6am, Tuesday 21 December 2010, I arrive on Scout Scar. Minus 15 degrees might have been optimistic. Camera, lenses, tripod, everything I can wear, plus a flask of hot ribena. All you need to know about when and where to see an eclipse is available from the Mr Eclipse website maintained by Fred Espinak. I am deeply indebted (as many amateur astronomers must be) to Mr Espinak for the solid, reliable information that he chooses to share with anyone who cares to go and look. Here are the details he provided for the 21 December 2010 lunar eclipse. Totality will be at sunrise in Cumbria, which means the Moon will disappear into shadow and into light at the same time.
At 7.02, the Earth’s shadow is obscuring half the Moon. Despite the rehearsal, I cannot find reliable focus at 1000mm, so have to be content with 500mm.
As the Earth’s shadow moves across the lunar surface, the remaining illuminated area moves into penumbra – partial shadow – and the exposure has to be increased to compensate. Here the exposure is around ten times the previous photo.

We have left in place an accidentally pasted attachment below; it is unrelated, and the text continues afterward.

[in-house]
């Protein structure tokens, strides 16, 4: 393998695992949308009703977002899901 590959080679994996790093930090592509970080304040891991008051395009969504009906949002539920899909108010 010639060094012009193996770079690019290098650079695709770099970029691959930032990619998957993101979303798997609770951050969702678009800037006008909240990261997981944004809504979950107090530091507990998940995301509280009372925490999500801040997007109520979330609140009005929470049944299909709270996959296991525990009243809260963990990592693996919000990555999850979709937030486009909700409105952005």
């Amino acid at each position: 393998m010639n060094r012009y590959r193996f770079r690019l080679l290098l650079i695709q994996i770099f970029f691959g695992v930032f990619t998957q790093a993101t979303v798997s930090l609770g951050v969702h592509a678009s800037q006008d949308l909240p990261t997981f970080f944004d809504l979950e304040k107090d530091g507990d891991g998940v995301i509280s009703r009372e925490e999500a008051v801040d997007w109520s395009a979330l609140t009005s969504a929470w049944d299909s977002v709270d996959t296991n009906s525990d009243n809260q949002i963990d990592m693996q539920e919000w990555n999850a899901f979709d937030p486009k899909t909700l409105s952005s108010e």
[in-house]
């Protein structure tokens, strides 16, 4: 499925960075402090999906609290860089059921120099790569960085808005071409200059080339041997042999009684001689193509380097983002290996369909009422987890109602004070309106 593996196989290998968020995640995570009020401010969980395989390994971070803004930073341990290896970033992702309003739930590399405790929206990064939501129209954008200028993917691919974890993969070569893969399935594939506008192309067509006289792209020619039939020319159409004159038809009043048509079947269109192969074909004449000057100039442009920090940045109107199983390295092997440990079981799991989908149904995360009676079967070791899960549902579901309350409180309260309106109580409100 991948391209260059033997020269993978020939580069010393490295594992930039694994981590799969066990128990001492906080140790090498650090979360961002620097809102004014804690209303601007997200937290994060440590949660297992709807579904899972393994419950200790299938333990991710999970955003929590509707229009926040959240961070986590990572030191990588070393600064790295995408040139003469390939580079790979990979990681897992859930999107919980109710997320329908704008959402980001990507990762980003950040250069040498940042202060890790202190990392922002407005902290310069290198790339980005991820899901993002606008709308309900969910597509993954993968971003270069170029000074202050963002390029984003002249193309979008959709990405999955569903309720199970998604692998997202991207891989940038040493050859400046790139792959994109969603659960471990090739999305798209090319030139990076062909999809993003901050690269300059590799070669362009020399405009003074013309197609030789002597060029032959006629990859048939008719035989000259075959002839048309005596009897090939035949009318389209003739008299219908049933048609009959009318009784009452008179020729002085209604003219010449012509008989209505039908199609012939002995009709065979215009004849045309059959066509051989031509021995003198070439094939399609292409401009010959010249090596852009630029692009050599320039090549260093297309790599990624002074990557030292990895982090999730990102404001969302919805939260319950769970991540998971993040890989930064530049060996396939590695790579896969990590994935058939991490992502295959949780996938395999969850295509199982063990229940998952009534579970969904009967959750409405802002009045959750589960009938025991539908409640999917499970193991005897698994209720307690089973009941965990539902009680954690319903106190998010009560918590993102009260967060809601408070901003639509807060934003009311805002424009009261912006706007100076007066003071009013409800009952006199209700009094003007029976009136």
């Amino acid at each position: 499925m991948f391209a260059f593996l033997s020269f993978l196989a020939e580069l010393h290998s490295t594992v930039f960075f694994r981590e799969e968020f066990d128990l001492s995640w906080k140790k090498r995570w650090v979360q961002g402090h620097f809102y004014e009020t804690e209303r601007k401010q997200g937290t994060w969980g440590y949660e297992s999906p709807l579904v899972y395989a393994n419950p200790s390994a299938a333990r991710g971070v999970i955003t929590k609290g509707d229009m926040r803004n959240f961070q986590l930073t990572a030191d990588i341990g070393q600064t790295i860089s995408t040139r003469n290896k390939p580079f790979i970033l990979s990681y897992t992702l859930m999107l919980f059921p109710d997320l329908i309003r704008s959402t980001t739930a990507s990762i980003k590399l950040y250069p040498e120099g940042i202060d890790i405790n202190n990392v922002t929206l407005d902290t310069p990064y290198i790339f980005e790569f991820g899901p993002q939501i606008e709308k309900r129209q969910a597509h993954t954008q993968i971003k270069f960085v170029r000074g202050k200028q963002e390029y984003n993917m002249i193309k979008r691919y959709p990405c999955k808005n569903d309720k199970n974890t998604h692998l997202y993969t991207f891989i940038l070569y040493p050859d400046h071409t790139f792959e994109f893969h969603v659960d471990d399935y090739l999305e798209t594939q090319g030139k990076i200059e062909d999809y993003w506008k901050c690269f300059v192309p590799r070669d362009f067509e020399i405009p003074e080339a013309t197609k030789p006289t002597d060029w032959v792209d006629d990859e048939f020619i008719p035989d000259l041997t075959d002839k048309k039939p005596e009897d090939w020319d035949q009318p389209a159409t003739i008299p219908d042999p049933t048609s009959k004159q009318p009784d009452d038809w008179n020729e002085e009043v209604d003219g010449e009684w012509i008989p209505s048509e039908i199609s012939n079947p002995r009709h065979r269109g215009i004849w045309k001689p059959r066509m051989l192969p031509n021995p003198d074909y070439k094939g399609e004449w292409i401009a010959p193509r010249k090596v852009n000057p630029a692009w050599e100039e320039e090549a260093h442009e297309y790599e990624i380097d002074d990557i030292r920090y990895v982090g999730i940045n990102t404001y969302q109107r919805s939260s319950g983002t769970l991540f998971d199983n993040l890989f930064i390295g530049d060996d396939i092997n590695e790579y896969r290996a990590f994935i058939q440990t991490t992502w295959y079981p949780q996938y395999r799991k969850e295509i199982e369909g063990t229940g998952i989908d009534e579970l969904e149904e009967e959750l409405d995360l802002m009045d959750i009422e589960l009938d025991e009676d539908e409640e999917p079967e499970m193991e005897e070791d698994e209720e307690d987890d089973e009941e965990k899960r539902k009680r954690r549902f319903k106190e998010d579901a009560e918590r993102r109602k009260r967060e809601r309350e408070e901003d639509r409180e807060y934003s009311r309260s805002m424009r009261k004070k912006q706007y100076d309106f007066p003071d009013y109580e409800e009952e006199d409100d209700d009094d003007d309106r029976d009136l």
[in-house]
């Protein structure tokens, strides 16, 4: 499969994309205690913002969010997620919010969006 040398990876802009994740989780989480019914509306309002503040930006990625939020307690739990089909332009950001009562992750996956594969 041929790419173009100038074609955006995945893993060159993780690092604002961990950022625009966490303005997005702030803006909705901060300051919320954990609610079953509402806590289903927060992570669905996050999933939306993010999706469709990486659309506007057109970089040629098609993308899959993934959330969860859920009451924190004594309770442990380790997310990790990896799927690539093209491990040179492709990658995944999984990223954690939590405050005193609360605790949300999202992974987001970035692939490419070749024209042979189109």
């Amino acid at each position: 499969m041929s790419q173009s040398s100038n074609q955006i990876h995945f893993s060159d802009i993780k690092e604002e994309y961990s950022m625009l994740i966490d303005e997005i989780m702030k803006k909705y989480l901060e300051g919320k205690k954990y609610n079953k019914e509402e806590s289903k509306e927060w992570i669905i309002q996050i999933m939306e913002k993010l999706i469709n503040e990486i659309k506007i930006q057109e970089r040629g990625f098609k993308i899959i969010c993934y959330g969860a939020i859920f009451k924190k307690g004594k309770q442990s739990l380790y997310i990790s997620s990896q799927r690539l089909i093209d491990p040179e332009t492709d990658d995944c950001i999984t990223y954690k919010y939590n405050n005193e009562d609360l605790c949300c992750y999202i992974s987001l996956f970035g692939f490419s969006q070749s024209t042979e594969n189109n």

A further increase, this time by a factor of 120, reveals the shadowed part to be illuminated by light that has passed through the Earth’s atmosphere, giving the Moon a red glow.
Approaching totality, the last sliver of illuminated surface is in penumbra and a further increase in exposure is required.
As the eclipse becomes total, the Sun is rising behind me. The sky is getting lighter and the image is becoming flat, showing almost no contrast. With the extreme cold, the flat, dim lighting and the awkwardness of focusing the 500mm lens, I have enjoyed watching the eclipse more than I have enjoyed photographing it, to be honest. However…
… almost as a last resort, I switch to the Nikon 18-200mm zoom lens (and switch the D90 to “Auto”) in the hope of capturing something of the context for this morning’s efforts. Once again, the D90 does exactly what I ask of it, and “Total lunar eclipse over the Langdales” has become one of my favourite shots of the Moon. Just a tiny warm up and a little extra saturation in Photoshop.